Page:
AMPTP Makes Counterproposal To WGA; Negotiations Recess But Will Resume Next Week

After their first day of bargaining since the Writers Guild went on strike May 2, the AMPTP and the WGA have recessed their negotiations until next week after the companies made a counterproposal to guild’s proposals.

Here is the WGA’s message to members this evening:

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“Your Negotiating Committee received a counterproposal from the AMPTP today. We will evaluate their offer and, after deliberation, go back to them with the WGA’s response next week.” 

“Sometimes more progress can be made in negotiations when they are conducted without a blow-by-blow description of the moves on each side and a subsequent public dissection of the meaning of the moves. That will be our approach, at least for the time being, until there is something of significance to report, or unless management uses the media or industry surrogates to try to influence the narrative.

“The Guild always has the right to communicate with our members and will do so when we think there is news you need to know. In the meantime, please continue to demonstrate your commitment by showing up to the picket lines: for yourselves, your fellow writers, SAG-AFTRA, fellow union members, and all those in our community who are impacted by the strikes.”

Key issues in the 102-day-old strike include pay raises, viewership-based streaming residuals, the “preservation of the writers room” through minimum staffing and guaranteed days of employment, and guardrails against the use of artificial intelligence to write scripts.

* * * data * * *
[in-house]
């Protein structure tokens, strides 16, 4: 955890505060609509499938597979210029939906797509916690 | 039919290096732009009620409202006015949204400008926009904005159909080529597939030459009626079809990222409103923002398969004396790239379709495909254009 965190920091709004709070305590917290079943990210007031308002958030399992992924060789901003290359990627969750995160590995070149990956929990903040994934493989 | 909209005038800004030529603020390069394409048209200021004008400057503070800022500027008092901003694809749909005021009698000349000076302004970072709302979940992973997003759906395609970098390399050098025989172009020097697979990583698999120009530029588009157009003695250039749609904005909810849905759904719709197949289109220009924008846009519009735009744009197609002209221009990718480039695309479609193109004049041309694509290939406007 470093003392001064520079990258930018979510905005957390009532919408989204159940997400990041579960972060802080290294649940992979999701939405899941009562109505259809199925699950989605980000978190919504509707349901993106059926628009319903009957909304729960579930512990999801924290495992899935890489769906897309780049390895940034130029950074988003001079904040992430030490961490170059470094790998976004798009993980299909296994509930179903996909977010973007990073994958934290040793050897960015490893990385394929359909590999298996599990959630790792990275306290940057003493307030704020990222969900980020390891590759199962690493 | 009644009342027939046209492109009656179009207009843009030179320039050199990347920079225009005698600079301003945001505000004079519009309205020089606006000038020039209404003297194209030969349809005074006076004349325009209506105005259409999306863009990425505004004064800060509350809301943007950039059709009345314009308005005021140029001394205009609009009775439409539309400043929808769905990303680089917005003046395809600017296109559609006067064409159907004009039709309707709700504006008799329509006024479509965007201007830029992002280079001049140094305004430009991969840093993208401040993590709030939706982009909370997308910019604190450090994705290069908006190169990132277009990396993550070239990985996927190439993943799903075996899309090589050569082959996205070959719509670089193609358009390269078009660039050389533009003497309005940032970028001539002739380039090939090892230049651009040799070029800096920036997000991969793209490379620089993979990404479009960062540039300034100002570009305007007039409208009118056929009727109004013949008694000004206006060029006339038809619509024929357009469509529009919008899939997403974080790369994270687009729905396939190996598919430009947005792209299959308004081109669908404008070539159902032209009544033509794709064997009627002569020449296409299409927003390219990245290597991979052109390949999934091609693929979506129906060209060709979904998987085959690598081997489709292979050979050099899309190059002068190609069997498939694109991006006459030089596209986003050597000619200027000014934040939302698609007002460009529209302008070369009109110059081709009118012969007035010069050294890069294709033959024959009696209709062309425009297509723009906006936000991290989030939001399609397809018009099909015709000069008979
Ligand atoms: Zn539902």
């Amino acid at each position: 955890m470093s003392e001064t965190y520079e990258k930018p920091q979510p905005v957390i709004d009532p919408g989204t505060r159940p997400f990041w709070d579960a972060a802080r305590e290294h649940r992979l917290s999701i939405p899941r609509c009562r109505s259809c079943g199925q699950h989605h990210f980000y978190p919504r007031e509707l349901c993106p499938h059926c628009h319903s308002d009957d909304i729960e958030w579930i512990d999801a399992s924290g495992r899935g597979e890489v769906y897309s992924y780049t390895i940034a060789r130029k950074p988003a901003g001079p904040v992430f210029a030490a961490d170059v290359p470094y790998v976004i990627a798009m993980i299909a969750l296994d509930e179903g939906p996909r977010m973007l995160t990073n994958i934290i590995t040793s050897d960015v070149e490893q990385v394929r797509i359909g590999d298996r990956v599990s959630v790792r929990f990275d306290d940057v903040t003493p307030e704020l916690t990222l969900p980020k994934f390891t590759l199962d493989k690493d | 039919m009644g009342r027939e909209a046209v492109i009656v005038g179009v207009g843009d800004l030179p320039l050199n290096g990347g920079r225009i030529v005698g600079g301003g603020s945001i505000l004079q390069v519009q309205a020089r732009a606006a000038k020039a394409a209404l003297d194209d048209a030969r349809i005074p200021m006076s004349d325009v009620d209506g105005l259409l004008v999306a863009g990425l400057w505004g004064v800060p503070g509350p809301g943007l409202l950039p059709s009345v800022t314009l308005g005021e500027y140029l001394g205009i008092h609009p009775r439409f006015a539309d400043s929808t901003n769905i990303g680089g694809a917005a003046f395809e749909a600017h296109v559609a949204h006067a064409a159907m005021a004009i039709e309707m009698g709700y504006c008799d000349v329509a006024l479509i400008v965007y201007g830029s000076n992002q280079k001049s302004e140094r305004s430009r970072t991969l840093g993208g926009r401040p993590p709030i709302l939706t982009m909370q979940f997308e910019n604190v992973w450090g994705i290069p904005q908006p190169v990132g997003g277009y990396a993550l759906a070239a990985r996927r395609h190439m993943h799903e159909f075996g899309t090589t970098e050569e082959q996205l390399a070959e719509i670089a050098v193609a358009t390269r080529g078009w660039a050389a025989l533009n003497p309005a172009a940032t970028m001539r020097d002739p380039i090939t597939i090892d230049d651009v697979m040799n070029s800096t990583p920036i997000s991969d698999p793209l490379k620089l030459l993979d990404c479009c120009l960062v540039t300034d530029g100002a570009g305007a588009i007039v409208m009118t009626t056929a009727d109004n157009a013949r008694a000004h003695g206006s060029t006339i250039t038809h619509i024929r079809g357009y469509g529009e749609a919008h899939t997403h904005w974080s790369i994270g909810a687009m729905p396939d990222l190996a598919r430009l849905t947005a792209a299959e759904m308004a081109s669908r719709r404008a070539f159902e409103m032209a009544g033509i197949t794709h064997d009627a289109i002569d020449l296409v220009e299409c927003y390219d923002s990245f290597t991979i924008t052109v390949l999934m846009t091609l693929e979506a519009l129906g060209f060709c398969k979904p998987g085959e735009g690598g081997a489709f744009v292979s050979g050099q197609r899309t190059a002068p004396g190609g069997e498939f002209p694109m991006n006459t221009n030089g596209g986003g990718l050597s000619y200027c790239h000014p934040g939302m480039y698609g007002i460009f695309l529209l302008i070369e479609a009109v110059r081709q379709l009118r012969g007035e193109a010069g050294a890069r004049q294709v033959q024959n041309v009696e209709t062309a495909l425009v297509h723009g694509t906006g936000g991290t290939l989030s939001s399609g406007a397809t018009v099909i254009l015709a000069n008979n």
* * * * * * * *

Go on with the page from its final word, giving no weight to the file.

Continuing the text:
Hopes first were raised for an end to the strike back on August 1, when AMPTP President Carol Lombardini invited the guild’s negotiating committee to meet on August 4 to discuss terms for the resumption of bargaining. They quickly were dashed, however, when those talks broke off acrimoniously on the same day they started, with the guild accusing the AMPTP of continuing to play by its same old “tired anti-union playbook.”

The AMPTP responded, saying that “Our only playbook is getting people back to work,” and questioning “whether we have a willing bargaining partner.”

Hopes were raised again Thursday when the WGA announced that Lombardini had reached out to the guild again — this time to actually resume bargaining.

“Our committee returns to the bargaining table ready to make a fair deal, knowing the unified WGA membership stands behind us and buoyed by the ongoing support of our union allies,” the guild said of the invitation. “We expect the AMPTP to provide responses to WGA proposals.”

When a tentative agreement is eventually reached, it still would take about four days for the strike to officially end, with the contract’s approval by the governing bodies of the WGA West and WGA East and then ratification by their memberships. That’s how long it took to end the WGA’s last two strikes – in 1988 and 2007-08.

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